Batman: Nightwalker by Marie Lu is the second novel of the DC ICONS series following Wonder Woman: Warbringer which was released in the summer of 2017. The title is a little misleading, as it is not really a Batman story, but a story about a young Bruce Wayne in the early developmental stages as the man who will become Batman. Lu does an excellent job of weaving the Batman mythos into the story so that it feels familiar to the reader but is still an original story.
It begins on Bruce’s 18th birthday. He is at a benefit his mother started for the Gotham City Legal Protection Fund which also doubles as his birthday party. After an argument with a friend he leaves the party and gets caught up in a police chase and is arrested. He is sentenced to community service at Arkham Asylum where he meets an inmate named Madeline who has ties to a terrorist organization that has been preying on wealthy Gothamites called the Nightwalkers. After refusing to talk to the police, Madeline sees something in Bruce and decides she will talk only to him.
The book takes on a very Silence of the Lambs feel at this point, with Bruce in the Clarice Starling role and Madeline as Hannibal Lector. She tells him things and leaves him clues about the Nightwalkers, but she never gives a direct answer. Lu builds the suspense of each interaction masterfully and you really begin to care not only about Bruce solving the mystery but also about who this Madeline really is. She paces each interrogation by explaining exactly what Bruce is thinking while he is questioning Madeline, planting the seeds in the mind of the reader of the man who will go on to become the world’s greatest detective.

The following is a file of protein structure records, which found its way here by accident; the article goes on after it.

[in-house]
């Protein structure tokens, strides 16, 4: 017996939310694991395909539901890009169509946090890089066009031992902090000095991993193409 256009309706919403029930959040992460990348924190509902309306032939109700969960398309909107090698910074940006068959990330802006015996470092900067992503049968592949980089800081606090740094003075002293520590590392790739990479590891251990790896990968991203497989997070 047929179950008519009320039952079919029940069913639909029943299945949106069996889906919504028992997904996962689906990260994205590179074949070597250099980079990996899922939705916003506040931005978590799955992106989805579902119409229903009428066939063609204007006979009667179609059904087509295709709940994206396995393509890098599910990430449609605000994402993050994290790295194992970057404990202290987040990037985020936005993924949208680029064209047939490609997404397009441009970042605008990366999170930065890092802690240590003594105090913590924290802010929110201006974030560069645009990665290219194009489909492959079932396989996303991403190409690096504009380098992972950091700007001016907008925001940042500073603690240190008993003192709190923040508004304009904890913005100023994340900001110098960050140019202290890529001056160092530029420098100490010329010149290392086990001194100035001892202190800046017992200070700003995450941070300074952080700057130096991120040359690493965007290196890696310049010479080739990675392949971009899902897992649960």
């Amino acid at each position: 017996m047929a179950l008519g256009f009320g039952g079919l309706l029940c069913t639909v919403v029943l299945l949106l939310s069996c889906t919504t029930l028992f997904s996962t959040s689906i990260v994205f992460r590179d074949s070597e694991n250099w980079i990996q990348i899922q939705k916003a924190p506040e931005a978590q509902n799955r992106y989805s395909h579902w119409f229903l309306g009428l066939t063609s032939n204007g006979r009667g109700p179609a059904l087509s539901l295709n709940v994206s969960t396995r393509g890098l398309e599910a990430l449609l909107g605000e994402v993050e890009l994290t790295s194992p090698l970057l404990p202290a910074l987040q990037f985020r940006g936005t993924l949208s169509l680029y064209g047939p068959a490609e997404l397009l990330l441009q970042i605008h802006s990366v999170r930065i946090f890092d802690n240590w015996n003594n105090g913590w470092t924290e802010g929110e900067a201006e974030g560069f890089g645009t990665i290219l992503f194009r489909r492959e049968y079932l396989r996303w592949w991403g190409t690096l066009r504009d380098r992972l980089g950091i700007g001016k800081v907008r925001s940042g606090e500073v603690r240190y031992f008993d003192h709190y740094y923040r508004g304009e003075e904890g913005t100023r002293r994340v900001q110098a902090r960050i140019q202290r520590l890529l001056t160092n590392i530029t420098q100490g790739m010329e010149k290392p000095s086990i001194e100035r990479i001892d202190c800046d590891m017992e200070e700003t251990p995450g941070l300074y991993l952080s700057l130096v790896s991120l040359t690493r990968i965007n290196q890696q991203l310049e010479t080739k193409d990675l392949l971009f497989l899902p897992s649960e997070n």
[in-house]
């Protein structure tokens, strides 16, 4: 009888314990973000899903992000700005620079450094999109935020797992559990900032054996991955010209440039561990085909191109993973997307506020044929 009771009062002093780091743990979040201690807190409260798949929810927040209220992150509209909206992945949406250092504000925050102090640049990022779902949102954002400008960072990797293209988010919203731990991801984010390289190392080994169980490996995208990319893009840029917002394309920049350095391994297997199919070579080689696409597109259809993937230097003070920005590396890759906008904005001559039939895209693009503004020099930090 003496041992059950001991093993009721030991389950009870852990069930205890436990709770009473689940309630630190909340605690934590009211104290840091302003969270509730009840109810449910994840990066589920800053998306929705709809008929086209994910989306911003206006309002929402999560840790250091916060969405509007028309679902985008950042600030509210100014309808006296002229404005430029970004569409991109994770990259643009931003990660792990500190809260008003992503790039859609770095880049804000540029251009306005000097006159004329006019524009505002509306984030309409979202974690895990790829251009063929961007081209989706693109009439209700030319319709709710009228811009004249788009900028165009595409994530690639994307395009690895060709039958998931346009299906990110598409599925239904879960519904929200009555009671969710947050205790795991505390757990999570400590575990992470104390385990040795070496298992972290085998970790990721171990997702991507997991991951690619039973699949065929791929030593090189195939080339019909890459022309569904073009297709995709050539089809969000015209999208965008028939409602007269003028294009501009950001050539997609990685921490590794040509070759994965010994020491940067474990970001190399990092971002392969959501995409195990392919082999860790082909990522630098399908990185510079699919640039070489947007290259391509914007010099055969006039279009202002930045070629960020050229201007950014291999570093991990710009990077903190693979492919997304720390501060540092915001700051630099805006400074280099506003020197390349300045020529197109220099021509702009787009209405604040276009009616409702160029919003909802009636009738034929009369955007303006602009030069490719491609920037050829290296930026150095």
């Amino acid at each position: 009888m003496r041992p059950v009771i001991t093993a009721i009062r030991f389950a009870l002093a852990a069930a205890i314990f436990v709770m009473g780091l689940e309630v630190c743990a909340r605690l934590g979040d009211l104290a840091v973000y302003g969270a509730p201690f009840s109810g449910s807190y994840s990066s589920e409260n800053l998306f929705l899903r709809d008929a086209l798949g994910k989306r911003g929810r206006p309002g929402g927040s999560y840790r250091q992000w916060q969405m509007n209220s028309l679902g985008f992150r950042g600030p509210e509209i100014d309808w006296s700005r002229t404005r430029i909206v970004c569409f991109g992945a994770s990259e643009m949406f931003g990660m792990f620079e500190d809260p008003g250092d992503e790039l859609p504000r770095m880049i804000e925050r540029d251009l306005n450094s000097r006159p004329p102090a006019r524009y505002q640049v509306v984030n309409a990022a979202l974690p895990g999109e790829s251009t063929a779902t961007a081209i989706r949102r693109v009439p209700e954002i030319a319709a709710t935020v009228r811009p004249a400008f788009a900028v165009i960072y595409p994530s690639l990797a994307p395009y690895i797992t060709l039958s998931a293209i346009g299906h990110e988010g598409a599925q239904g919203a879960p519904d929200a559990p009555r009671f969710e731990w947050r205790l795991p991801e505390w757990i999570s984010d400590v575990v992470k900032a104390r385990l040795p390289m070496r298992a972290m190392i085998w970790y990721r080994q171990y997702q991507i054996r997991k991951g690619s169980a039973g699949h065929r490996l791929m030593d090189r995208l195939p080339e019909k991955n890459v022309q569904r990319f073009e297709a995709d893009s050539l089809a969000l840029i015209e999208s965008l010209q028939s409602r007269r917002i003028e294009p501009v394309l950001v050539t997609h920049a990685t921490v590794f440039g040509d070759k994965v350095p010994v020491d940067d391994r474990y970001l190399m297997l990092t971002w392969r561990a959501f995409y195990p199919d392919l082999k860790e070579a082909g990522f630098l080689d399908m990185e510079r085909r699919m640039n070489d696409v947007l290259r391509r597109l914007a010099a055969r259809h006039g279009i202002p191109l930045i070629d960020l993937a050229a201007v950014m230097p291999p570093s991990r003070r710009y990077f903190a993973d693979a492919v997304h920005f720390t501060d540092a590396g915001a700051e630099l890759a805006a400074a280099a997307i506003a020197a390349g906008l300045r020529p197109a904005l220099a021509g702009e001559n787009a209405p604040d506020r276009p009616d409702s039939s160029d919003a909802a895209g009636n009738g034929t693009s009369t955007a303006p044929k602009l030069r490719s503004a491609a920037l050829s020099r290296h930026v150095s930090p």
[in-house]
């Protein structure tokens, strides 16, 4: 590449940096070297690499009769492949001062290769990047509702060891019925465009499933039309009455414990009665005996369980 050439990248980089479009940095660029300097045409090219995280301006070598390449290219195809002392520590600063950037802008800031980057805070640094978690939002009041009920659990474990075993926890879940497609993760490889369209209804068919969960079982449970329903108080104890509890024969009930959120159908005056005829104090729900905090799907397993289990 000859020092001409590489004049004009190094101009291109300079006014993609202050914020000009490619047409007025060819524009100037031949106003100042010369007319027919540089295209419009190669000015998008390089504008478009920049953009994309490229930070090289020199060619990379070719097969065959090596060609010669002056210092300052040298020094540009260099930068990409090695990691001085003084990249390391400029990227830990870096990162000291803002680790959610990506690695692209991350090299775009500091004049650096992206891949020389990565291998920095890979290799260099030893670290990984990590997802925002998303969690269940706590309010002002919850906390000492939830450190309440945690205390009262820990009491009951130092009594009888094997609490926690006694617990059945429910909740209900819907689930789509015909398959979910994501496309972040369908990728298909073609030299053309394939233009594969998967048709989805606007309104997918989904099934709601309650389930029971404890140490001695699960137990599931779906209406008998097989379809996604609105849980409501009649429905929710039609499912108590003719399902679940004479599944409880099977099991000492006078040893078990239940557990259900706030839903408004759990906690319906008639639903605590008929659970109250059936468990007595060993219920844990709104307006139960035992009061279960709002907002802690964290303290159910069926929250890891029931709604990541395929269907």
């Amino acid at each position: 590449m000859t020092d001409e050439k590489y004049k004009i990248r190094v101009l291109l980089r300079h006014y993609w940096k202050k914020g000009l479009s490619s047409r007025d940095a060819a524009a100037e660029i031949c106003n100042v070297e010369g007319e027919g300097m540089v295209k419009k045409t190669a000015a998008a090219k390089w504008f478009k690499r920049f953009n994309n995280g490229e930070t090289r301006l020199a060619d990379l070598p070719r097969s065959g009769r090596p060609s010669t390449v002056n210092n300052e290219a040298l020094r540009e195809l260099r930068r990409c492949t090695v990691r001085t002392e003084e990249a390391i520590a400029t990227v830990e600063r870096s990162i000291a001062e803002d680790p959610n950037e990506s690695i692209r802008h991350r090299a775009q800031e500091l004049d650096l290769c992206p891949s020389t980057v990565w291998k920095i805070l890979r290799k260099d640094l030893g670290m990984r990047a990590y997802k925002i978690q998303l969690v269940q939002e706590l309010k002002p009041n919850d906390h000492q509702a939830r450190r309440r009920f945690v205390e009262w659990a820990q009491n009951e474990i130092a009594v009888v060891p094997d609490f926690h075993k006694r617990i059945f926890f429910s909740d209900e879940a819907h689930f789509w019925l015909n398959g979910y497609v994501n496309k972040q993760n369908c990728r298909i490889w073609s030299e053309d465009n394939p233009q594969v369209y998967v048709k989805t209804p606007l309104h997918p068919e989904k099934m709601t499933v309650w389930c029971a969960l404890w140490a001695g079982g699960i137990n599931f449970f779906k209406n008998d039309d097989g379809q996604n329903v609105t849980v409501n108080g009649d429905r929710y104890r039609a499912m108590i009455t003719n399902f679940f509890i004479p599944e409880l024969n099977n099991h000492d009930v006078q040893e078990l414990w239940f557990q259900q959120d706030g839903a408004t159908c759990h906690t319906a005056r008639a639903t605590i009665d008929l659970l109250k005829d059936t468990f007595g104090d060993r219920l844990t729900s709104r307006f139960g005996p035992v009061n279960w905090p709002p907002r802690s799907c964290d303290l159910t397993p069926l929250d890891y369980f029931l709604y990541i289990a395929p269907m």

Lu did not forget to include familiar faces in her story. Alfred and Lucius Fox figure prominently in the plot as does a young Harvey Dent. We do meet a new face named Dianne, who is a classmate of Bruce’s and acts as his moral compass throughout the book. She along with Harvey ground the story in normalcy, since their biggest concerns are graduation, how they’re going to spend their “last summer together”, and college. We meet other new characters as well, but I won’t discuss them in this review so I don’t give too much away.
Batman: Nightwalker is a worthy addition to the Batman library. It stays respectful to the character and gives a fresh take on his story. It his technically a young adult book so it’s a fairly easy read and once you get caught up in it you won’t want to put it down. – Eric Holzmann